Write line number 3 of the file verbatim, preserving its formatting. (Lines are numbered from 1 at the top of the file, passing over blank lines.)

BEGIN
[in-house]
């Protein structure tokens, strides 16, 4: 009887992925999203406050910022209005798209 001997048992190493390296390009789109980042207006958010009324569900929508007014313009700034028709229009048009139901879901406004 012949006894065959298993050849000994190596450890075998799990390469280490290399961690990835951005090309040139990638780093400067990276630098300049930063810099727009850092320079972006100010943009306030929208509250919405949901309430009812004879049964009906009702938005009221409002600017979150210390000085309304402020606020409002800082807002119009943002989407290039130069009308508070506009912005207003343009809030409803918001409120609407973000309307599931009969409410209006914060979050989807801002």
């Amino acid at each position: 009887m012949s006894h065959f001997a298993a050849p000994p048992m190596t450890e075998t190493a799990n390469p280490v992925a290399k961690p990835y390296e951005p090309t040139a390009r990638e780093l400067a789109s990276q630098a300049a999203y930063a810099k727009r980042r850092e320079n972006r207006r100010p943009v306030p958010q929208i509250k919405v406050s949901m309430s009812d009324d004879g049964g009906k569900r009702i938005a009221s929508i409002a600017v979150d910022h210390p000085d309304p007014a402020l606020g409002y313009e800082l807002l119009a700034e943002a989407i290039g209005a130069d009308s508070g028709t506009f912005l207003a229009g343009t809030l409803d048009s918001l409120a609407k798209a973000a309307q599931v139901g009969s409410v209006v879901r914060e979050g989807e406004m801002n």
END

């Amino acid at each position: 009887m012949s006894h065959f001997a298993a050849p000994p048992m190596t450890e075998t190493a799990n390469p280490v992925a290399k961690p990835y390296e951005p090309t040139a390009r990638e780093l400067a789109s990276q630098a300049a999203y930063a810099k727009r980042r850092e320079n972006r207006r100010p943009v306030p958010q929208i509250k919405v406050s949901m309430s009812d009324d004879g049964g009906k569900r009702i938005a009221s929508i409002a600017v979150d910022h210390p000085d309304p007014a402020l606020g409002y313009e800082l807002l119009a700034e943002a989407i290039g209005a130069d009308s508070g028709t506009f912005l207003a229009g343009t809030l409803d048009s918001l409120a609407k798209a973000a309307q599931v139901g009969s409410v209006v879901r914060e979050g989807e406004m801002n």